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Training Bulletin Issue 54
If anyone's confused about he or she, they should think again
- Each member of staff should fill in their time sheet daily.
- The client needs to notify us of their requirements.
- A customer can apply for their discount by email or phone.
- Anyone thinking of buying a car should consider their needs carefully.
- A manager should always speak politely to their caller.
Do those examples make you wince? Would you prefer:
|Each member of staff should fill in a time sheet daily.||Avoids the pronoun altogether|
|The client needs to notify us of his or her requirements.||Modern PC usage but sounds clumsy, especially if used repeatedly|
|Email or phone can be used by a customer applying for discounts.||Rewriting the sentence as passive – more formal and wordy|
|People thinking of buying cars should consider their needs carefully.||Making everything plural|
|A manager should always speak politely to his caller.||Assuming everyone's a bloke – old-fashioned and not acceptable today|
We go through all sorts of contortions when needing to choose the correct pronoun to stand in for a singular noun, but is it so wrong to use 'they' and 'their' instead of twisting your writing to avoid the masculine or feminine pronoun?
You wouldn't be the first
There are plenty of historical precedents for this use: a quick search of the internet reveals the following:
- Geoffrey Chaucer around 1395
There are a couple of lines in the Prologue to the Pardoner's Tale, which read:And whoso fyndeth hym out of swich blame
They wol come up and offre in Goddes name…
In modern English:But whoso finds himself without such blame
Let them come forth and offer in God's name…
- William Shakespeare 1594
From a poem called 'The Rape of Lucrece'And every one to rest themselves betake
- The King James Bible 1611
Matthew 18:35…if ye from your hearts forgive not every one his brother their trespasses…
- Jane Austen
Dozens of examples, but here's one from Pride and Prejudice, 1813But to expose the former faults of any person, without knowing what their present feelings were, seemed unjustifiable.
- C. S. Lewis 1952
From The Voyage of the Dawn Treader, Chapter 1She kept her head and kicked her shoes off, as everybody ought to do who falls into deep water in their clothes.
And finally, here is what the Oxford Dictionary has to say on the subject:Some people object to the use of plural pronouns in this type of situation on the grounds that it's ungrammatical. In fact, the use of plural pronouns to refer back to a singular subject isn't new: it represents a revival of a practice dating from the 16th century. It's increasingly common in current English and is now widely accepted both in speech and in writing.
With all these precedents, why are we taught not to do it?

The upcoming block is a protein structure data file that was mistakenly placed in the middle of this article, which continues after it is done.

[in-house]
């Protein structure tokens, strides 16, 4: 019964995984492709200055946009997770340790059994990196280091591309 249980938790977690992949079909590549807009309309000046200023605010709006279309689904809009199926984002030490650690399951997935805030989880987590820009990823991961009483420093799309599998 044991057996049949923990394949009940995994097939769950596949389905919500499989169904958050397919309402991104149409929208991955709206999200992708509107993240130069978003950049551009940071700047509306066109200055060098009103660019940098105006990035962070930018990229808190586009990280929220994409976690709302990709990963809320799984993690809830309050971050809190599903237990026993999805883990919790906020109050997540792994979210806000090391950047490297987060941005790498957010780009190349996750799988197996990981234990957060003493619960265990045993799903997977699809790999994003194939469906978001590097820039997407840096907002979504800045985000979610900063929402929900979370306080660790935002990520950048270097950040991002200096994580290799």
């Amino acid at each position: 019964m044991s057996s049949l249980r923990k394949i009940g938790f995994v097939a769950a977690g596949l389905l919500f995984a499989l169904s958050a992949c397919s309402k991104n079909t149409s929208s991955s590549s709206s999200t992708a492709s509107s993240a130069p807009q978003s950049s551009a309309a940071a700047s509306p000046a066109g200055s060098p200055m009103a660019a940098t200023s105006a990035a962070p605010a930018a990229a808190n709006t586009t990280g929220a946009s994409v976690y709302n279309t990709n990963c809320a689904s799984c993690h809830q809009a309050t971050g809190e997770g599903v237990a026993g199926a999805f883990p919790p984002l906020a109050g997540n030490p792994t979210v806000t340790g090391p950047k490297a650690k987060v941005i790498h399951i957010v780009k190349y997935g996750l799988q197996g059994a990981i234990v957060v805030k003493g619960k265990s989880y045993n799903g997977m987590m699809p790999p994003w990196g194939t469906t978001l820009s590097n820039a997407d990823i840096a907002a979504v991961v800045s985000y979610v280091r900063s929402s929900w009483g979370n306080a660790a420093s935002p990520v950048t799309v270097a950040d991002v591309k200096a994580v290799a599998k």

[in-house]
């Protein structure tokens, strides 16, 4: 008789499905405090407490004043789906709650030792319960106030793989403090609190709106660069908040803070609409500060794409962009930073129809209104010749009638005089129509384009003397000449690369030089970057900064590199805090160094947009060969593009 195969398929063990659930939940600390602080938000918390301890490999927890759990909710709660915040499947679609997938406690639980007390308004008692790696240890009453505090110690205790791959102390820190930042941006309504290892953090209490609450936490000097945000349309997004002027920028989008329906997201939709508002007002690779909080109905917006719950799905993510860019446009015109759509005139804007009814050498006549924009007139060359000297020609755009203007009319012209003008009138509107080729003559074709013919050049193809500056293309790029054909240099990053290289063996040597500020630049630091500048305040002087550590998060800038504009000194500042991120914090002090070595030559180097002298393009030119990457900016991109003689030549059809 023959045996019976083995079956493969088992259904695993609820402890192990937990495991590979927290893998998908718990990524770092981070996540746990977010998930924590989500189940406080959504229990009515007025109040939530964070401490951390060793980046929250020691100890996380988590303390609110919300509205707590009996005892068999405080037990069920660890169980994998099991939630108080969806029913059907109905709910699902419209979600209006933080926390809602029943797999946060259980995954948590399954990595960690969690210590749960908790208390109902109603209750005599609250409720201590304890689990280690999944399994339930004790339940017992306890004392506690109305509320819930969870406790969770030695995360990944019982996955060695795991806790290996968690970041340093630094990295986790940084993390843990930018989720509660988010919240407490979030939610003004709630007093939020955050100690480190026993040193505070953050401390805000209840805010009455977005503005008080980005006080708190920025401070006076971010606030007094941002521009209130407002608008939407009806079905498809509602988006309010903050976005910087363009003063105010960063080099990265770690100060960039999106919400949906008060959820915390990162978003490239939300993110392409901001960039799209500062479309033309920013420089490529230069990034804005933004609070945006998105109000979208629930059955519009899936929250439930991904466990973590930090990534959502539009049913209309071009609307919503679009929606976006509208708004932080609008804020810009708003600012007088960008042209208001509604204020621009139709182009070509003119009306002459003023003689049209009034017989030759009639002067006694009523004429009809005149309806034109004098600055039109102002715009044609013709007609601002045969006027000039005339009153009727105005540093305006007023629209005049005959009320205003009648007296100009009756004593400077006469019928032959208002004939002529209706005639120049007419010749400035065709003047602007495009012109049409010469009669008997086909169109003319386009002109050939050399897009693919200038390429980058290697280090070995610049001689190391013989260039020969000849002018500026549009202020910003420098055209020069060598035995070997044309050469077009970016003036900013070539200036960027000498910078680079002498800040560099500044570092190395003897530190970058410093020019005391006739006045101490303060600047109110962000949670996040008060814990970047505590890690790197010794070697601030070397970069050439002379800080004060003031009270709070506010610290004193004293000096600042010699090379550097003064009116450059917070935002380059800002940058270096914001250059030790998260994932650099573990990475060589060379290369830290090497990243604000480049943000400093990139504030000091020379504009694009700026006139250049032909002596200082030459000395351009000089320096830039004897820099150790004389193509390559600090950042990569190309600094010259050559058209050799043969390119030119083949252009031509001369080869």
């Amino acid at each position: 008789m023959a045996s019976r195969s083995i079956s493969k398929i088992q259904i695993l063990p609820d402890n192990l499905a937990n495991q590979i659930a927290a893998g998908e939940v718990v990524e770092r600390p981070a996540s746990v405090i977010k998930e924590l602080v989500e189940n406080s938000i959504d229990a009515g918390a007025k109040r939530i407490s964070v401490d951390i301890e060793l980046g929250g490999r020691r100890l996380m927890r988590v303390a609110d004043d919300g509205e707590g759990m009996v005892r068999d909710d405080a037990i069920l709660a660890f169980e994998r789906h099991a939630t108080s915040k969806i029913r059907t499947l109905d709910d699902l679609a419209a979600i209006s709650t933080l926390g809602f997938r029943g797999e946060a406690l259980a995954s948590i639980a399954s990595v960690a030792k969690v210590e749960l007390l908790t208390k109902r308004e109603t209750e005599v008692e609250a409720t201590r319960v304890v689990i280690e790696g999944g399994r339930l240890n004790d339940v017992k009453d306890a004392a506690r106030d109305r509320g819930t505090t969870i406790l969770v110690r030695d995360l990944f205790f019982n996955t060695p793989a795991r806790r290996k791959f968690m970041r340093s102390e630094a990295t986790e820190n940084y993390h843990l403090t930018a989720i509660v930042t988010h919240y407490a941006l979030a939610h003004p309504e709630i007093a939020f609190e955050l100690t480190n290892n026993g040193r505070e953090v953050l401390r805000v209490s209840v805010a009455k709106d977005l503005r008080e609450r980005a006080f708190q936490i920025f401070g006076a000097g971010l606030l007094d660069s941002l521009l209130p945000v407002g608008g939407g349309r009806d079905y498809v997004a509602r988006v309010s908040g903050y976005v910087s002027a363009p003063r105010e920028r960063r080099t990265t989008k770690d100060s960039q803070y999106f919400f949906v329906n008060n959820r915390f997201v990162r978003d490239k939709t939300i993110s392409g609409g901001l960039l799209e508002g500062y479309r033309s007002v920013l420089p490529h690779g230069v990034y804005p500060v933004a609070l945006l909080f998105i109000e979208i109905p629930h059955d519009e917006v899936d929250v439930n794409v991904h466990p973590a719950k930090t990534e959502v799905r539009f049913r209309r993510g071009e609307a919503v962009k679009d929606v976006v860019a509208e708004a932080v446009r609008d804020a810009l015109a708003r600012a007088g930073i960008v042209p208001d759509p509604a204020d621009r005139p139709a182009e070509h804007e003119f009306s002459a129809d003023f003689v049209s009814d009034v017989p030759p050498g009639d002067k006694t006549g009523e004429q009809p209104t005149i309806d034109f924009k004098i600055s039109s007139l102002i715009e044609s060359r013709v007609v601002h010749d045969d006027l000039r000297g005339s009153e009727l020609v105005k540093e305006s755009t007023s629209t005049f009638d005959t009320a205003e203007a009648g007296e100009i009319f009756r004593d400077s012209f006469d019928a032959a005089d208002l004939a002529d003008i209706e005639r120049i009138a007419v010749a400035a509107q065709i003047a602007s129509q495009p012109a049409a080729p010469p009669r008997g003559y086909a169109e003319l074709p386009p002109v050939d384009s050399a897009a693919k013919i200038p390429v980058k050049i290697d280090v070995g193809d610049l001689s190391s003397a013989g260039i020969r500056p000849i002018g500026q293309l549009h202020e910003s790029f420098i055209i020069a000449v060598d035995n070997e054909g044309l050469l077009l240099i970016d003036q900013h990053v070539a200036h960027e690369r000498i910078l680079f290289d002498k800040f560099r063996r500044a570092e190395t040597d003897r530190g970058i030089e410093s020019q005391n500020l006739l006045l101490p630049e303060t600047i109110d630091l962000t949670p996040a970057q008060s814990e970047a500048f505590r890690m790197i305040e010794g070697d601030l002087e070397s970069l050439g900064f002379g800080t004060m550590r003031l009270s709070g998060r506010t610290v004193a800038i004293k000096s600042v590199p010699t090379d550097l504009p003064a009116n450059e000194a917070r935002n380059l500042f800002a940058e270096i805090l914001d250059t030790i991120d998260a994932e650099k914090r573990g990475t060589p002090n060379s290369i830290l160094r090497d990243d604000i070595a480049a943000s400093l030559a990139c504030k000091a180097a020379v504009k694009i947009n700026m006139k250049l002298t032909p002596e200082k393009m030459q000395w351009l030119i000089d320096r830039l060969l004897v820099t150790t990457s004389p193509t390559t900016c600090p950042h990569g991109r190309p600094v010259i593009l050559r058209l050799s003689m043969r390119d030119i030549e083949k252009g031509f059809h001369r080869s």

Around the 18th century, there was a trend among academics to try to make English conform to the rules of Latin grammar, Latin being considered the 'perfect' language. Many of these rather arbitrary rules became formalised by being included in texts and adopted by educators, and were then beaten in to generations of school children. They included avoiding double negatives, not splitting the infinitive, not ending sentences with prepositions and not starting them with conjunctions.
These are artificial rules – they aren't laws of nature. Why do men have to wear ties to be considered properly dressed? Why does the golfer not just walk across the grass and drop the ball in the little hole? We like rules, and we condition ourselves to follow them by punishing people who don't, rather like Pavlov training his dogs to salivate at the sound of a bell.
It has taken me a long time to stop flinching at split infinitives, and I still wince at several of the other rules just mentioned. So should you or shouldn't you?
Using they or them instead of he/she, him/her and so on is increasingly common and acceptable in modern English. It is simpler and easier to follow. Whether you should do it depends on several things:
- Are your readers going to worry about your usage and not notice your message?
If your readers are older or have had a more formal education, there's a good chance that, like many of us, they have been conditioned into considering this usage wrong. They'll be tut-tutting about that and not paying attention to what you're telling them.
- Are you aiming for a more formal or more contemporary tone?
What is your organisation's way of presenting itself? Which usage is most consistent with your branding or positioning?
- With what are you personally comfortable?
I first wrote 'What are you personally comfortable with?' I then revised it to avoid ending on a preposition. To the modern ear, it sounds a bit stilted like that, doesn't it?
So we aren't giving you a clear yes or no – it depends on you, your readers and other factors. This does prove that the rule is just made up, with no absolute wrongness or rightness about it, like rather too much in English usage. After all, you don't have any choice about conforming to absolutes such as the laws of physics.
We do, however, intend to adopt the singular 'they' as part of the Plain Words house style, on the grounds that business communication needs above all to be clear, functional and concise.
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